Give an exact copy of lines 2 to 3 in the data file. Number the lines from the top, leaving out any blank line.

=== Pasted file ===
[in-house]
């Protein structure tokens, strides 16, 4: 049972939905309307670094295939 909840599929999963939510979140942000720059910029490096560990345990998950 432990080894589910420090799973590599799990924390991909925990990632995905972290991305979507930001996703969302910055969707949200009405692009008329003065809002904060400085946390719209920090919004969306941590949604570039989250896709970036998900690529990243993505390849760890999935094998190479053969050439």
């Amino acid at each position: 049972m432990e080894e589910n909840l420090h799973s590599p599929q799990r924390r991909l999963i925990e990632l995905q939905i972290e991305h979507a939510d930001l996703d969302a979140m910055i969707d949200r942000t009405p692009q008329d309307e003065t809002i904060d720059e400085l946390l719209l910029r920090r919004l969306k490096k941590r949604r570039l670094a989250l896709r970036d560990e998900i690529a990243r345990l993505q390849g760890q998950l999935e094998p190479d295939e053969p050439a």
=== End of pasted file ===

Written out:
């Protein structure tokens, strides 16, 4: 049972939905309307670094295939 909840599929999963939510979140942000720059910029490096560990345990998950 432990080894589910420090799973590599799990924390991909925990990632995905972290991305979507930001996703969302910055969707949200009405692009008329003065809002904060400085946390719209920090919004969306941590949604570039989250896709970036998900690529990243993505390849760890999935094998190479053969050439």
């Amino acid at each position: 049972m432990e080894e589910n909840l420090h799973s590599p599929q799990r924390r991909l999963i925990e990632l995905q939905i972290e991305h979507a939510d930001l996703d969302a979140m910055i969707d949200r942000t009405p692009q008329d309307e003065t809002i904060d720059e400085l946390l719209l910029r920090r919004l969306k490096k941590r949604r570039l670094a989250l896709r970036d560990e998900i690529a990243r345990l993505q390849g760890q998950l999935e094998p190479d295939e053969p050439a």